Over the past two decades, cluster policies have become a standard instrument of public authorities and economic development practitioners in many parts of the world. This paper takes a critical stance on this phenomenon and provides theoretical arguments that challenge the widespread application of cluster initiatives to promote long-term regional development. We distinguish between and compare two main bodies of thought: the neoclassical view and the agglomeration view. We show that there are no rationales for cluster policy from the perspective of neoclassical theory. The agglomeration view, in contrast, provides a convincing conceptual basis for justifying economic policies implemented in form of cluster initiatives. At the same time, however, it points to major problems related with the cluster policy approach. We identify and elaborate on three essential difficulties, i.e. the proper (1) targeting, (2) dosing, and (3) timing of cluster policy actions. We highlight that the problems related with these fundamental issues of each public initiative constitute powerful pitfalls and booby traps of cluster policies.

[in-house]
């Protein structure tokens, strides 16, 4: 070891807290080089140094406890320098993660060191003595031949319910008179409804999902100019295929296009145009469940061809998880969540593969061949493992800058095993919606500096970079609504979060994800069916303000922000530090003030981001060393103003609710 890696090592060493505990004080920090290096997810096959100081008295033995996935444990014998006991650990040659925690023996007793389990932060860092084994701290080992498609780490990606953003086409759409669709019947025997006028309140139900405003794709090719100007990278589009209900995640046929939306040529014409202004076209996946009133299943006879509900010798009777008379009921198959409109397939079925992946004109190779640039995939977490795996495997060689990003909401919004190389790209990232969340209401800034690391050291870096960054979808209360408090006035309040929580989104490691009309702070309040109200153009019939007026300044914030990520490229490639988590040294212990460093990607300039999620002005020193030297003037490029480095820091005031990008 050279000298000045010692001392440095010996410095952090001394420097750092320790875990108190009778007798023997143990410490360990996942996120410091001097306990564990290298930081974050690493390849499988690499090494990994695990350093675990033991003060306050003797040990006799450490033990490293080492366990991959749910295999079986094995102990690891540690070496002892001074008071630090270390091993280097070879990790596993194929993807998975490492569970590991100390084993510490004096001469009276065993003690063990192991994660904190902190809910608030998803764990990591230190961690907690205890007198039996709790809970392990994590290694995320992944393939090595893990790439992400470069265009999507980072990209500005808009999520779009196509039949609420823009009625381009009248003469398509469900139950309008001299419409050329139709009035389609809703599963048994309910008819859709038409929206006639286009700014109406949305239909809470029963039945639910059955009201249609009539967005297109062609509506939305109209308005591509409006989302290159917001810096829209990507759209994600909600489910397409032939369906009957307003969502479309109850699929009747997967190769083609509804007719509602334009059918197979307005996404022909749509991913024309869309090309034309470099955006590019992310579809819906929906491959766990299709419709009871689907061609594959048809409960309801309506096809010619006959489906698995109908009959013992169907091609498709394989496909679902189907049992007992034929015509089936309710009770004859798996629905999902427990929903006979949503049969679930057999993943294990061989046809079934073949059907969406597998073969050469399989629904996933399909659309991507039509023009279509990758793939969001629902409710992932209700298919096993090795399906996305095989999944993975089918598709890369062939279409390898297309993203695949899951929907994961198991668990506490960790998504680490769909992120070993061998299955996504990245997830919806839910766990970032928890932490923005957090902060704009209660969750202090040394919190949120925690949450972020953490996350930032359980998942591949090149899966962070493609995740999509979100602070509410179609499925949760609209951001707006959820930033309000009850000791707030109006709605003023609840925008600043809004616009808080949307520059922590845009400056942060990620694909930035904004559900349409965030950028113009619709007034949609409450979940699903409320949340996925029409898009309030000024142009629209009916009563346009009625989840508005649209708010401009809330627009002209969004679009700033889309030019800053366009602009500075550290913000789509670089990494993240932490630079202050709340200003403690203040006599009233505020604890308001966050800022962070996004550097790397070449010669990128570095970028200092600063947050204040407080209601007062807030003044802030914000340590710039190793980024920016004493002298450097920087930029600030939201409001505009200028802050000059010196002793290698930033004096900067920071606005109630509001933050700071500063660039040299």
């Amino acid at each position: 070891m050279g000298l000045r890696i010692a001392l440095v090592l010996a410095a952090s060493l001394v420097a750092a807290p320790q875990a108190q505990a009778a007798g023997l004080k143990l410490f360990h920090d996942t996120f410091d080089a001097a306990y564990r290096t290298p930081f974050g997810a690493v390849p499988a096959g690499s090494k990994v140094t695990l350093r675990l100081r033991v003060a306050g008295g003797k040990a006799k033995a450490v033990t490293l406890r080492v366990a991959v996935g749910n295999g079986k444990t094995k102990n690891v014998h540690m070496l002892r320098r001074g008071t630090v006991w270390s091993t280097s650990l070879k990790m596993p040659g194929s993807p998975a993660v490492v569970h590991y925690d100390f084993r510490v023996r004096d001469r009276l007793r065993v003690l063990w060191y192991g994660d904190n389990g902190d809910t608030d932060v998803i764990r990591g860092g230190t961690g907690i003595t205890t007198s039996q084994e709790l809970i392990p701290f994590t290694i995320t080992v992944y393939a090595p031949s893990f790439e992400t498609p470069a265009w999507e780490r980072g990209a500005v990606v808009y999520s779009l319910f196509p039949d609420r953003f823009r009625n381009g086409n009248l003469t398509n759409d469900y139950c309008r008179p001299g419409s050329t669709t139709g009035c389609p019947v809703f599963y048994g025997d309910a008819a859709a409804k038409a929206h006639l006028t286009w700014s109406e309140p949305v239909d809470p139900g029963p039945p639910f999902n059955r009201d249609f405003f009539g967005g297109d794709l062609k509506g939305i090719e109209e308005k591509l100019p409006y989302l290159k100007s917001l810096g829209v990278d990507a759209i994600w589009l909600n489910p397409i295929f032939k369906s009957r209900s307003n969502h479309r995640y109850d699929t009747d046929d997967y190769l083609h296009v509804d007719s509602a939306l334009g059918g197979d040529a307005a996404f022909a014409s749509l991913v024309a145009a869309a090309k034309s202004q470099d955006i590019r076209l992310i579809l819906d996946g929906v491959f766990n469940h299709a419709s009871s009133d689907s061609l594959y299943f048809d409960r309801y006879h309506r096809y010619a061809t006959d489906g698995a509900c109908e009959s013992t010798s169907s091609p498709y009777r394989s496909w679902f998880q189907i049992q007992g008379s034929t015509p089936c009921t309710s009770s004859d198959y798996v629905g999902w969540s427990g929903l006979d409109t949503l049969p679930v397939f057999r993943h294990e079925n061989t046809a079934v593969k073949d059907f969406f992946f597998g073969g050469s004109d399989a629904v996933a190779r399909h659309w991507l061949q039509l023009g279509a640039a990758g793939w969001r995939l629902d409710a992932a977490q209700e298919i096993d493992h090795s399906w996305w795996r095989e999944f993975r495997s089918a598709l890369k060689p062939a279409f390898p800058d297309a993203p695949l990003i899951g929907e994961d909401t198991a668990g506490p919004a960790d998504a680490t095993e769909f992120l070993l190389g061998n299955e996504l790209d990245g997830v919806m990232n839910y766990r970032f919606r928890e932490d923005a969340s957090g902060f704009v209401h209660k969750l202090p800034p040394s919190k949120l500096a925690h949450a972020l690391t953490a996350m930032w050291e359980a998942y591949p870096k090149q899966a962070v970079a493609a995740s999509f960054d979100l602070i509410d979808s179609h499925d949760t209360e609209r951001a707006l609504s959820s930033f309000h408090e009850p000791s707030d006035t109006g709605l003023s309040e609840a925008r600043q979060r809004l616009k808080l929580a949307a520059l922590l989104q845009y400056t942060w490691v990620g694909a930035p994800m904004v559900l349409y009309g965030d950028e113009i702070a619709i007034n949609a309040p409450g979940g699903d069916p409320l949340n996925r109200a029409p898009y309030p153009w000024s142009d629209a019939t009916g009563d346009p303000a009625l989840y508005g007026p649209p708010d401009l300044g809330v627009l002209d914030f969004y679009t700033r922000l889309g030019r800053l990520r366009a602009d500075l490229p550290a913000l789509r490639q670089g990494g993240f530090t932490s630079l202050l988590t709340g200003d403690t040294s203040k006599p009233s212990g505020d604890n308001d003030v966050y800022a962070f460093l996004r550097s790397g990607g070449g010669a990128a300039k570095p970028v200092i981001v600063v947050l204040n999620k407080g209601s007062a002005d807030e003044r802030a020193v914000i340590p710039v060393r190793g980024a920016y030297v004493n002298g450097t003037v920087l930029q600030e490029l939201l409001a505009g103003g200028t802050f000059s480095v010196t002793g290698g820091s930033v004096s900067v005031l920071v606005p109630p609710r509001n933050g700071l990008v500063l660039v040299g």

|Series||SRE - Discussion Papers|